2. I believe in the separation of church and state. I believe the church is called to make disciples by displaying in its life together the practices of compassionate love and mutual accountability taught and exemplified by Jesus Christ, and by inviting all who are attracted to this life to join in through baptism. While the purpose of the state is different from the mission of the church, I believe the church should never support policies or practices by either church or state that contradict the church’s mission to proclaim and practice the disruptive and reconciling peace of Jesus Christ (Eph. 2:11-12). Moreover, the church is called to challenge policies and practices of human governance — whether of church or state — that violate the dignity of human beings created in the image of God and that are therefore opposed to the peace of Christ to which the church bears witness. While I am ready to participate in organized forms of resistance to tyranny and violence, I do so first of all as a baptized member of the body of Christ and only secondarily as a citizen. My allegiance to Jesus Christ and to the peaceable way of Jesus Christ qualifies all other obligations and commitments, including even those that attach to church-related institutions.

3. I believe there is a Christian witness to the state but I do not believe there is or should be a Christian political party. I give priority of support to candidates for office in my town, my county and my state over candidates for national office, with the concern in mind that greater concentrations of power — such as those found closer to the federal level — are also more corrupting of thriving human relationships and communities. I am open to supporting all public policies and citizen initiatives that align with biblical priorities announced by Jesus Christ of justice for the poor, release for captives, recovery of sight for the blind, freedom for the oppressed, and fulfillment of the year of the Lord’s favor — that is to say, following the Jubilee rule of redistributing wealth and land fairly, forgiving oppressive debts, restoring the soil and attending to the flourishing of this good earth (Luke 4:16-21; Isaiah 61:1-4; Leviticus 25). I also support the exercise of civil authority that rewards virtue and restrains crime; I am glad to pay taxes that strengthen the capacity for civic leadership in both public and private spheres to pursue the common good (Rom. 13:1-7). I will advocate for a social and civic order that welcomes and protects migrants and refugees; this means opposing laws that treat citizens and non-citizens differently under the law, and it may mean disobeying laws or policies that forbid harboring and caring for migrants (Lev. 19:33-34; Numbers 15:15-16; Deut. 24:17). I am committed to the biblical vision of flourishing and peacemaking communities in which swords are beaten into plowshares, guns are forged into garden tools and in which the creative arts of peace are improvised from the ruins of empires built on the self-defeating foundations of violence (Isaiah 2:4; Joel 3:9-12). I advocate the respect for every human being and for differing experiences and perspectives to which the New Testament calls believers in our decision-making and discernment, and which is displayed at least approximately in the due process and parliamentary patience associated with the institutions of constitutional democracy — such as free and fair elections, separation of powers and a free press. (1. Cor. 12:12-31; 14:26-33).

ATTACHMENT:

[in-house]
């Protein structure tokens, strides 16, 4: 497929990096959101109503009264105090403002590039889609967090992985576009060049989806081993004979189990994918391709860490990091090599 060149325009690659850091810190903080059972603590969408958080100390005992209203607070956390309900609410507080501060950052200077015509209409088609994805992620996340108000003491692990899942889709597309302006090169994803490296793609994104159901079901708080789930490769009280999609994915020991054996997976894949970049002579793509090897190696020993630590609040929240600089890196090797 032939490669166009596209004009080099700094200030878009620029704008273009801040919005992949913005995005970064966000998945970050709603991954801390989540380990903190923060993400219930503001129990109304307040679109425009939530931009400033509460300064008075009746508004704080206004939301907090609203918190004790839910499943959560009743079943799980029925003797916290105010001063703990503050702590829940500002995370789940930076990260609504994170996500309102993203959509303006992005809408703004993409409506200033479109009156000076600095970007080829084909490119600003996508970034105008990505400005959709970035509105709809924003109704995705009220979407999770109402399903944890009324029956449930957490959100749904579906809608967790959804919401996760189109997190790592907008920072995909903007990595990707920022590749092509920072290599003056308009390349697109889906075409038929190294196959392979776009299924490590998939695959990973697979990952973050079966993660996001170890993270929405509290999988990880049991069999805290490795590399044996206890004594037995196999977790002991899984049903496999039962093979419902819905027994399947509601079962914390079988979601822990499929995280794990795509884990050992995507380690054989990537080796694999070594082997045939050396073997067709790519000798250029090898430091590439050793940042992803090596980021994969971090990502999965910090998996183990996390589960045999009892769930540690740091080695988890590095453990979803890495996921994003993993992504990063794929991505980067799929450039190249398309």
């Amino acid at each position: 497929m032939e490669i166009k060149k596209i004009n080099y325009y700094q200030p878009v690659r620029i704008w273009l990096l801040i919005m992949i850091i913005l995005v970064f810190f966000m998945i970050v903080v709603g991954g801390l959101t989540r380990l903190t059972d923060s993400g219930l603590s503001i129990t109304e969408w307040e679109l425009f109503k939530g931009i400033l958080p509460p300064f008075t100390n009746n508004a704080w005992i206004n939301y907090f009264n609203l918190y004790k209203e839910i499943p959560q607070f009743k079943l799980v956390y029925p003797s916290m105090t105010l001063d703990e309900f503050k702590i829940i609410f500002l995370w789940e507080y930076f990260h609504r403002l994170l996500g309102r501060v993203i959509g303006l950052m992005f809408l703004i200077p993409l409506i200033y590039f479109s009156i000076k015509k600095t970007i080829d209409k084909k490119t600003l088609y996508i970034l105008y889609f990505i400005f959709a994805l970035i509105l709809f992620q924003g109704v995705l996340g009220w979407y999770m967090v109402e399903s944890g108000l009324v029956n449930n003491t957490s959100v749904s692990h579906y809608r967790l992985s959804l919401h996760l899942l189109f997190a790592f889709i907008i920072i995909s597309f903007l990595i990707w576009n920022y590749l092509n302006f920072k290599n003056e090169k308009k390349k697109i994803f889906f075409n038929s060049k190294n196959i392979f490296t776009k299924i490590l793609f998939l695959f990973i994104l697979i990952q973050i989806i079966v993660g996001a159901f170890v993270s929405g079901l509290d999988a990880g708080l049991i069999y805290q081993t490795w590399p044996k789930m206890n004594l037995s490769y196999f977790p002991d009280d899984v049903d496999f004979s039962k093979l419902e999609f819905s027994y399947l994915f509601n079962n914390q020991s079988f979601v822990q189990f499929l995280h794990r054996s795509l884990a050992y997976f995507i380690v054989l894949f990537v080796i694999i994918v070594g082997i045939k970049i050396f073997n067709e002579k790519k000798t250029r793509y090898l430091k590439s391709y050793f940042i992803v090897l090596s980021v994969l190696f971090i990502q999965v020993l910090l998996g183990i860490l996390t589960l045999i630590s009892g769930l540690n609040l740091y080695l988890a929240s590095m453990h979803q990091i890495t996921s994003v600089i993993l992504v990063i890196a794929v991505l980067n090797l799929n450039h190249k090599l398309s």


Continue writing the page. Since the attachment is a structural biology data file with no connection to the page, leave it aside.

4. I am supportive of policies and practices that align with this biblical vision of good and peaceable and just well-being, no matter which party or candidate is proposing them and no matter what religious identity (or lack of religious identity) is professed by the policy’s proposers or supporters — unless that professed identity is intrinsically opposed to good and peaceable and just well-being (i.e. white nationalist parties). And I will oppose policies and practices that challenge this biblical vision no matter what party or candidate is proposing or supporting them and no matter what religious identity (or lack thereof) is professed by the policy’s proposers or supporters.

5. I welcome accountability to these commitments and will strive to amend my life and habits when shown that I have failed to live up to what I profess. At the same time, I recognize that my own articulation of these commitments continues to evolve as I study Scripture alongside early Anabaptist source texts and discuss these convictions with friends and colleagues in response to changing political realities. I am open to being shown that I am mistaken, in other words. A refusal to insist on my own understanding of politics is a defining platform of my political posture. My only unqualified allegiance is to Jesus Christ.

Gerald J. Mast is a professor of communication at Bluffton University and a member of First Mennonite Church in Bluffton, Ohio. He blogs at, where this post originally appeared, and is co-author, with J. Denny Weaver, of the forthcoming book Nonviolent Word: Anabaptism, the Bible, and the Grain of the Universe (Pickwick).